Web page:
This was the second time he’s used the word concerned, and I considered asking him why he kept using it on me. Was the implication that what Judith did was no concern of mine, because if that was what he meant I should make it very clear that I could not possibly be less concerned. If a person of her stature and of her gifts chooses to sell herself short and go all the way of suburbia, who am I to speak up for what I think of as virtue? Who am I? Or possibly, who am I? Make it who was I, because once I was somebody. (pgs. 39-40)

Cassandra is a fascinating yet very complex character – possibly one of the most complicated I have ever encountered in fiction. She is intelligent and precise, and at times charming witty and loving. But she can also be domineering, manipulative, self-absorbed and cruel. Her thoughts and actions are full of contradictions, and there are instances when she tries to delude herself, possibly to avoid the truth. At heart, Cassandra is emotionally dependent on Judith, and deep down her sister’s earlier departure to New York and imminent marriage feel like acts of betrayal. The presence of a grand piano in Cassandra’s apartment – an instrument jointly purchased by the twins – remains a constant painful reminder of Judith’s desertion. The twins were meant to live their lives together, travel to Paris and beyond, so how could Judith ever imagine her life being any other way?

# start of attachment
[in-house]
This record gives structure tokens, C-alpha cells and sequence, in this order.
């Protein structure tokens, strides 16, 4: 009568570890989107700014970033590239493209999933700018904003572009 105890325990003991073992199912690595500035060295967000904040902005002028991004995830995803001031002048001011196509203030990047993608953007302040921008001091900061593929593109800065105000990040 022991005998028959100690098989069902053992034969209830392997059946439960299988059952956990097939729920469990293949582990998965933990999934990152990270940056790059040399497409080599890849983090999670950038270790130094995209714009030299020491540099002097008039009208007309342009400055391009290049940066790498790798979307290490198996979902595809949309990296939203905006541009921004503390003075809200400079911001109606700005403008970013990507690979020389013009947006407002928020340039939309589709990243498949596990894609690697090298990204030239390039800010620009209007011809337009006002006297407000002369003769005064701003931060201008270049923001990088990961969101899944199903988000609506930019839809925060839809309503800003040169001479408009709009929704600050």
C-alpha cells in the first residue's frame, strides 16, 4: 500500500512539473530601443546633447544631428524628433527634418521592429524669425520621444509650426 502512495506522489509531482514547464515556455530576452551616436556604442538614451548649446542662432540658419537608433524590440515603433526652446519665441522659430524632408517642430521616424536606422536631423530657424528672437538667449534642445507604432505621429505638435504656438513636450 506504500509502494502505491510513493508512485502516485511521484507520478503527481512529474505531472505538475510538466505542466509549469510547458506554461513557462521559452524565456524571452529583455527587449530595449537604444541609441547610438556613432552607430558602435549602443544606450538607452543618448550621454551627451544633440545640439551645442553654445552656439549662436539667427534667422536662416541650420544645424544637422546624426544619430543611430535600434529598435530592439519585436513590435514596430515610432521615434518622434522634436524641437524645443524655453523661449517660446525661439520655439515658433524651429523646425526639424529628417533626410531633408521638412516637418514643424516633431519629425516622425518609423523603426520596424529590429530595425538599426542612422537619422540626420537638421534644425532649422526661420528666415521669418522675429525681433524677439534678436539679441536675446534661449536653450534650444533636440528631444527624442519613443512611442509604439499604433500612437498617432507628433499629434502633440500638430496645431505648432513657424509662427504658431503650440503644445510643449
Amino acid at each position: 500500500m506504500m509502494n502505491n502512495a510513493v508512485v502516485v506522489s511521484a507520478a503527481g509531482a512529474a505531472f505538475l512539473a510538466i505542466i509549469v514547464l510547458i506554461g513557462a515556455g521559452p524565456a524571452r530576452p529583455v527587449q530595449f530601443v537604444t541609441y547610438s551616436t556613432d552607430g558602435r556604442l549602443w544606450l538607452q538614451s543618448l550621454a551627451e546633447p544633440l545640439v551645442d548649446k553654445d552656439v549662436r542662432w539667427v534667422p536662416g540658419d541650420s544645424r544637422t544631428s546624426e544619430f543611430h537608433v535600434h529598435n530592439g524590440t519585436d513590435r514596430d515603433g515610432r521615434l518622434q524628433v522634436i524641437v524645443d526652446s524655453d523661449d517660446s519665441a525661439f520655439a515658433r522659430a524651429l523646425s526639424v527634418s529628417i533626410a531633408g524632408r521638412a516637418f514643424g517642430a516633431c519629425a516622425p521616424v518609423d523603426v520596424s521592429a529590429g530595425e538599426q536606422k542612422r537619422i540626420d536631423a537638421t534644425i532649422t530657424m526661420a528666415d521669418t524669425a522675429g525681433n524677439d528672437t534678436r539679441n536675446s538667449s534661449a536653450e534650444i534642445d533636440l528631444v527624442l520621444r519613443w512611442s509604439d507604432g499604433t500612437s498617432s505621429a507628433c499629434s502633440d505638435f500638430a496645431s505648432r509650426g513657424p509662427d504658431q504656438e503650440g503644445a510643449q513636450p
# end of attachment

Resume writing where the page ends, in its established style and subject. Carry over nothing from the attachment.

As the story unfolds, it appears as if Cassandra is all set to derail her sister’s wedding, tapping into the reckless, self-centred facets of her character. In this scene, Cassandra is alone with Judith following a kerfuffle over their wedding outfits:

I twitched and got her arm off my shoulder quite fast and quite suddenly. After all, I didn’t have to sit here with some bride and listen to her saying wedding dress over and over.

“Will you just do this,” she said, and she was pleading now – “wear the dress you bought? Let me get something else, but you wear that one, will you please – for me?”